Mass seasonal bioflows of high-flying insect migrants

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Science  23 Dec 2016:
Vol. 354, Issue 6319, pp. 1584-1587
DOI: 10.1126/science.aah4379

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Mass movement of “invisibles”

We know a lot about vertebrate migrations globally. However, the majority of animals that live on this planet are invertebrates, and we know very little about their movements. Hu et al. monitored the migration of large and small insects over the southern United Kingdom for a decade. They found that more than a trillion insects move across this region annually. The movement of such a large biomass has considerable impacts on the ecosystems between which the insects migrate.

Science, this issue p. 1584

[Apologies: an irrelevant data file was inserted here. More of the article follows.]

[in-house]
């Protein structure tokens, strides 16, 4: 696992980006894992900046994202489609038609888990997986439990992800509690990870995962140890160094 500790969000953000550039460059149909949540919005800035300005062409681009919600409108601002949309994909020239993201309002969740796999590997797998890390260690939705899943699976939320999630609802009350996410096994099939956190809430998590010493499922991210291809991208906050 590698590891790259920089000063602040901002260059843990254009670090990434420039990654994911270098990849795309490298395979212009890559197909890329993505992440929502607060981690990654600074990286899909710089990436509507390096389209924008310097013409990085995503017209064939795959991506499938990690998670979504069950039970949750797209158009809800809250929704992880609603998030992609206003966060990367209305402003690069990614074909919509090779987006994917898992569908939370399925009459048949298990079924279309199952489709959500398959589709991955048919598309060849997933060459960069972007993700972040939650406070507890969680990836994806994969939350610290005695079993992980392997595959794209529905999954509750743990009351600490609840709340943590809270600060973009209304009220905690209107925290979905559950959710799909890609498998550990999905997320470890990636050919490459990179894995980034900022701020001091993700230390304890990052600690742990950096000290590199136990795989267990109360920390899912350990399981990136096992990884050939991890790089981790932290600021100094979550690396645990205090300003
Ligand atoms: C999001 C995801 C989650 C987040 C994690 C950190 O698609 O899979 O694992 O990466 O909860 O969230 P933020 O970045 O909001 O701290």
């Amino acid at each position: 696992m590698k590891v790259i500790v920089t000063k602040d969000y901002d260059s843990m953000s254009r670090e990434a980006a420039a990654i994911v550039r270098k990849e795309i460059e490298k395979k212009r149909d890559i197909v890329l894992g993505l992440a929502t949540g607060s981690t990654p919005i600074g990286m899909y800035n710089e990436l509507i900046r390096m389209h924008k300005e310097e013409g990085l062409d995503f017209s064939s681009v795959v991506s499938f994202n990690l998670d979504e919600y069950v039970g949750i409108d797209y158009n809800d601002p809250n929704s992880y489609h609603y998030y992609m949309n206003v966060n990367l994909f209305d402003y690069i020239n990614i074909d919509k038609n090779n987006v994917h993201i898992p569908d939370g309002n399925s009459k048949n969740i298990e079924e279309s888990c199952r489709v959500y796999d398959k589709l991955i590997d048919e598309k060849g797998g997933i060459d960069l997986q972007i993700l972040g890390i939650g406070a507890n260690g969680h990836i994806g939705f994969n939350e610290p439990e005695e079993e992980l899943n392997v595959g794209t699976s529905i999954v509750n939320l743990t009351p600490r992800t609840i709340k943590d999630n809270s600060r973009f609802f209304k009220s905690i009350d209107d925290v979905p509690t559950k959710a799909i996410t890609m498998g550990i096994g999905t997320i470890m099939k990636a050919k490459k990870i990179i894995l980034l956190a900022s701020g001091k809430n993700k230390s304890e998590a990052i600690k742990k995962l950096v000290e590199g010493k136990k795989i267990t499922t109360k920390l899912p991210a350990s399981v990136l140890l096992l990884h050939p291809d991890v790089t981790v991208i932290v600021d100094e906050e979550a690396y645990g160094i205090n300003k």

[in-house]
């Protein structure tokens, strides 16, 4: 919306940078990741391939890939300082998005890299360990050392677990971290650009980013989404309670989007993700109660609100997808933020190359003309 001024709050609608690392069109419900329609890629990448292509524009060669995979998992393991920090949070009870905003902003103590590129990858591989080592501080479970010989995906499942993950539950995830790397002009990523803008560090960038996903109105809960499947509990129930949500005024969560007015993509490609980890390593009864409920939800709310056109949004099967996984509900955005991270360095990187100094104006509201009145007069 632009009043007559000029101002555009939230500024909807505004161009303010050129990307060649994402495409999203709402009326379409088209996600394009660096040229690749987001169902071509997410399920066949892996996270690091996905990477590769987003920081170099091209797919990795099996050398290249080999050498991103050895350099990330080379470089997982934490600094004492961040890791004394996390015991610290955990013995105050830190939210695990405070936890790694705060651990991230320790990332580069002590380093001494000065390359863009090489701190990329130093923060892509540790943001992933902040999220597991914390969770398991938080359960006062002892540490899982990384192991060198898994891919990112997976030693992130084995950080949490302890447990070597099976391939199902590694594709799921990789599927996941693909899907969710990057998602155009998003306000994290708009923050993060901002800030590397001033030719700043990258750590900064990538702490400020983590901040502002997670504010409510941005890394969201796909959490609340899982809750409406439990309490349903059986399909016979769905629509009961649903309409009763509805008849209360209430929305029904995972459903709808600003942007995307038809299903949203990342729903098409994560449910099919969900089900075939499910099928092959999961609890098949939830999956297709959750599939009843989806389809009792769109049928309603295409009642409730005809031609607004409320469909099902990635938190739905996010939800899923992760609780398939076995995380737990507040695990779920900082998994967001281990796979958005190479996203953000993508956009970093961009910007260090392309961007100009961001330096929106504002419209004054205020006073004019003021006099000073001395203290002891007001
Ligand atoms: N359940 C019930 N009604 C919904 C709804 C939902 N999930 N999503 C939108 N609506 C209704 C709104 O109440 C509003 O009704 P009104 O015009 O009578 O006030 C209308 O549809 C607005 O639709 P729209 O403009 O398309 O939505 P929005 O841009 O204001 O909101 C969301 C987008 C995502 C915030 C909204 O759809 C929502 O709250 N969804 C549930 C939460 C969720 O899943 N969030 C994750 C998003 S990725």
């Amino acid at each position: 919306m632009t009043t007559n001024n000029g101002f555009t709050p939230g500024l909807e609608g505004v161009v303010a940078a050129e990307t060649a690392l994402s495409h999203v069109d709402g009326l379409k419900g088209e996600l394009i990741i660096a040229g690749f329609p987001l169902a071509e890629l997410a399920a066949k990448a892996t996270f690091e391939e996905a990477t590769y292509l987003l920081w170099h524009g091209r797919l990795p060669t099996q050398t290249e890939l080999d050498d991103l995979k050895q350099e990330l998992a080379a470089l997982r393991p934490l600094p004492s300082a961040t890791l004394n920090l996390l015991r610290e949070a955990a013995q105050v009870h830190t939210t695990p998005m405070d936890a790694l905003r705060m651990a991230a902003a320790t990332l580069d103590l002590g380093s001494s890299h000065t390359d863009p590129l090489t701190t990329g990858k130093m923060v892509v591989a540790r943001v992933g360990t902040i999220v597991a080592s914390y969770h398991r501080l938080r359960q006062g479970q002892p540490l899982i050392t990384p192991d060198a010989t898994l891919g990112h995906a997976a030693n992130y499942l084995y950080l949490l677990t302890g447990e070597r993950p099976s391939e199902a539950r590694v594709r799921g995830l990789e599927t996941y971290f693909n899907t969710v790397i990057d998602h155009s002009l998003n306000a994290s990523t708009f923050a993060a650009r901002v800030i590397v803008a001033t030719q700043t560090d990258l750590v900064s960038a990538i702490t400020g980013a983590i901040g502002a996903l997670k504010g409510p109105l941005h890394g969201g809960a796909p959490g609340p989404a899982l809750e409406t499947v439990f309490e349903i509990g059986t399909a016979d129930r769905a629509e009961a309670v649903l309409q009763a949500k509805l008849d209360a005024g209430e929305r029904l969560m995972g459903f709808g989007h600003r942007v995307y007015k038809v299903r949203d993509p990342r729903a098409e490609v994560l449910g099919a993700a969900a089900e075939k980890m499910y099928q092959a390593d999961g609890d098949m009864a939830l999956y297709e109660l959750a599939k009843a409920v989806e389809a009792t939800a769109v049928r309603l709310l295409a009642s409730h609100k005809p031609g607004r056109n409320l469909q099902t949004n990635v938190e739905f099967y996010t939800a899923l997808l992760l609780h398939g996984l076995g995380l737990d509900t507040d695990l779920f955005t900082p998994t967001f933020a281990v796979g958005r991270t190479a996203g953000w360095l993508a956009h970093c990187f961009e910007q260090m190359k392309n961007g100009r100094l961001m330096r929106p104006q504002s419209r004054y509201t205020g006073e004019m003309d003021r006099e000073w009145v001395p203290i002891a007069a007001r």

Migrating animals have an impact on ecosystems directly via influxes of predators, prey, and competitors and indirectly by vectoring nutrients, energy, and pathogens. Although linkages between vertebrate movements and ecosystem processes have been established, the effects of mass insect “bioflows” have not been described. We quantified biomass flux over the southern United Kingdom for high-flying (>150 meters) insects and show that ~3.5 trillion insects (3200 tons of biomass) migrate above the region annually. These flows are not randomly directed in insects larger than 10 milligrams, which exploit seasonally beneficial tailwinds. Large seasonal differences in the southward versus northward transfer of biomass occur in some years, although flows were balanced over the 10-year period. Our long-term study reveals a major transport process with implications for ecosystem services, processes, and biogeochemistry.

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